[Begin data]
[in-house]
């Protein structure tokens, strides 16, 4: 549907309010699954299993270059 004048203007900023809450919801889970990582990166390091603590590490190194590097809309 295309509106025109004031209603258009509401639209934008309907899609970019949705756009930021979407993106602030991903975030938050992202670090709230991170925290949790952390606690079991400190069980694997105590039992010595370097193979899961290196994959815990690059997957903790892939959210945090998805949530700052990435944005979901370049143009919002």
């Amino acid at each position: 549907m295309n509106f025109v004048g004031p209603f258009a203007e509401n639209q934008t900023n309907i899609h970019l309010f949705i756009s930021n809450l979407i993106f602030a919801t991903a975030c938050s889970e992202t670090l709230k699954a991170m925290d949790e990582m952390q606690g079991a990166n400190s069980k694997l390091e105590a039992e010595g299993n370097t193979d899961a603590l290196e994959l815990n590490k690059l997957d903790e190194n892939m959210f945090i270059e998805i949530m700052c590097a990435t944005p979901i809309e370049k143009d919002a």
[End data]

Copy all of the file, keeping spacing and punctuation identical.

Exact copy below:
[in-house]
């Protein structure tokens, strides 16, 4: 549907309010699954299993270059 004048203007900023809450919801889970990582990166390091603590590490190194590097809309 295309509106025109004031209603258009509401639209934008309907899609970019949705756009930021979407993106602030991903975030938050992202670090709230991170925290949790952390606690079991400190069980694997105590039992010595370097193979899961290196994959815990690059997957903790892939959210945090998805949530700052990435944005979901370049143009919002």
């Amino acid at each position: 549907m295309n509106f025109v004048g004031p209603f258009a203007e509401n639209q934008t900023n309907i899609h970019l309010f949705i756009s930021n809450l979407i993106f602030a919801t991903a975030c938050s889970e992202t670090l709230k699954a991170m925290d949790e990582m952390q606690g079991a990166n400190s069980k694997l390091e105590a039992e010595g299993n370097t193979d899961a603590l290196e994959l815990n590490k690059l997957d903790e190194n892939m959210f945090i270059e998805i949530m700052c590097a990435t944005p979901i809309e370049k143009d919002a």